Richard Bancroft against puritan issues

Bishop Bancroft’s report to Parliament on the bill regarding the Book of Common Prayer, 2 March 1587 (SP12/199/1, f.1r-2r)

The puritans continued to campaign for further church reform on a number of key issues in the 1580s and 1590s, including reform (or abolition) of the Book of Common Prayer.  This is an extract from the conservative Richard Bancroft’s feisty reply.


…That where the book & bill hath been greatly commended &c And although in respect of manifold business &c I have taken no further pains in word of god then well in matter of faith, as of conversation manner: by the one to be instructed in the sincerity of true religion, is hard to believe; & by the other, what to practise how to direct my actions by god’s glory & the profit of my Country: and besides though I have deemed it ever more a special part of Christian sobriety for every man to convey himself within the bounds of his own vocation, & not to presume too much upon his own knowledge, to dispute, decide & determine ecclesiastical matters, appertaining properly to the learned doctors & great fathers of the Church: yet for as much as a great part of this desire reformation cometh within the compass of my profession touching matters of state, I have thought good to crave your heedful regard &c whilst I shall open unto you sundry points of very great consequence touching the same…

… My purpose is to deal only with that part which touches Christian government: how be it as by the way I cannot but remember unto you how notwithstanding the law made Ao 1o of her majesty [in the first year of her reign] that who so ever shall be either by word or writing, deprave [corrupt] &c the book of Common prayer &c this bill termed the same to contain diverse imperfections, gross corruptions, & so many repugnances [repulsive treatment of] with the word of god, as that scarce any part there of remain sound.  In respect where of it earnestly desired to have the same wholly abrogated [abolished] and doth offer another newly made unto us, to be established.

Wherein, first my masters, (I will speak but like a politike man [politician]) will you alter the whole form & order of your service: will you take that book from us, which we have been persuaded to think both good & godly: & give us a new, accounting the other corrupt &c? Might it not have sufficed to have reformed the errors?  If your answer, that there were so many, it could not be otherwise done, will any man believe you?  What will the people say?  Assuredly, whereas you pretend hereby to work wonders, you shall drive them by thousands, either to become atheists or papists.[1]  I tell you there is an old motto of schismatics or heretics, which is very rife amongst us: & I think it is in the scriptures: Semper descentos, et nuquem ad scitiam veritatu provenientes.[2] Assuredly all good men do begin herby to suspect you.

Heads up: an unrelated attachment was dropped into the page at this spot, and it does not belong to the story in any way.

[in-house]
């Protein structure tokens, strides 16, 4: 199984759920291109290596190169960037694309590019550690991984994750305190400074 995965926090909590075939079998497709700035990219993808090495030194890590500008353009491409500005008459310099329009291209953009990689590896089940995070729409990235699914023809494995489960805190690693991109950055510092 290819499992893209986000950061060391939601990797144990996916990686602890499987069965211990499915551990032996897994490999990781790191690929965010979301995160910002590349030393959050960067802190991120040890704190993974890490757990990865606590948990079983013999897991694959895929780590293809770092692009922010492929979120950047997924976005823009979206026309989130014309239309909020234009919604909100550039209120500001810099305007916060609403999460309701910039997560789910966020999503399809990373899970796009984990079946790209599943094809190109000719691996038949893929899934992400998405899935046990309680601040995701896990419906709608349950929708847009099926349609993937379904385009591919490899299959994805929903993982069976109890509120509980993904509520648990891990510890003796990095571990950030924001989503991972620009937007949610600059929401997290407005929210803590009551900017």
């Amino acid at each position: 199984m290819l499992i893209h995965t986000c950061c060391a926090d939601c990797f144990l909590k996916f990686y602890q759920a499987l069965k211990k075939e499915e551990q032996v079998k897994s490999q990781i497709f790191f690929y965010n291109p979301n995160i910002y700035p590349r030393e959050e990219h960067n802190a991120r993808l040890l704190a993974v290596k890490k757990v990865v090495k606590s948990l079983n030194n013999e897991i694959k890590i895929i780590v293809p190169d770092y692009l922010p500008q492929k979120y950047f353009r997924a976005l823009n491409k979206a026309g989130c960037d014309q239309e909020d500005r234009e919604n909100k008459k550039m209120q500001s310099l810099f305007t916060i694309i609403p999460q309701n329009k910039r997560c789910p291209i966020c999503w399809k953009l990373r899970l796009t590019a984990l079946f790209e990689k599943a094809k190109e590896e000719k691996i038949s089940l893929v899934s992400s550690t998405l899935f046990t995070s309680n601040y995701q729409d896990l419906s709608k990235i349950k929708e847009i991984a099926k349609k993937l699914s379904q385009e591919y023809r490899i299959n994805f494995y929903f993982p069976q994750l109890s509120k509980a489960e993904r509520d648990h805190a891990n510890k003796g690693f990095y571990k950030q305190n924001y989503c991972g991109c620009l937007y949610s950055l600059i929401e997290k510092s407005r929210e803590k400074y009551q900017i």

Secondly if I be not deceived, I find a shameless sleight & cunning point, smoothly passed over in this book exhibited.  It is well known that some ring leaders in this schism, have taught that it was unlawful to have a prescribed form of service in the Church: but now their fellows [people with the same views] have framed us one.  Be like they meant every such kind of service to be unlawful, except it were of their own making.  But in good earnest do ye mean indeed as ye would seem? Shall we have a Book of Common Prayer, to be usually read & observed in our Churches, so as the Common people who cannot read by often hearing one form of prayer, may learn the same, to their great comfort elsewhere?  What means the book then, when in the Rubric [instructions] before your Chapter of Public exercises such an order is there prescribed, as doth never permit the Chief part of there of that is the Confession in the first chapter to be read in the Church. Besides what means this? There is a form of service set down to be used before & after the sermon which is indeed the whole service: and yet in the rubric after the same, it is thus written: It shall not be needful necessary for the minister daily etc. and in the [chapter] of baptism: He prays in this manner or such like: & in the chapter of the lord’s supper: The minister gives thanks, either in these words following or the like in affect.  So as for anything I see, although to please us with all there be in show a book pretended: yet in truth there is no such matter, but all or the most part is left to the minister’s spirit [discretion].  Those men do therefore verify proverb.

[1] Common term for Catholics in this period, a term of abuse.

[2] ‘Always descending but never coming to the ignorance of the truth’.

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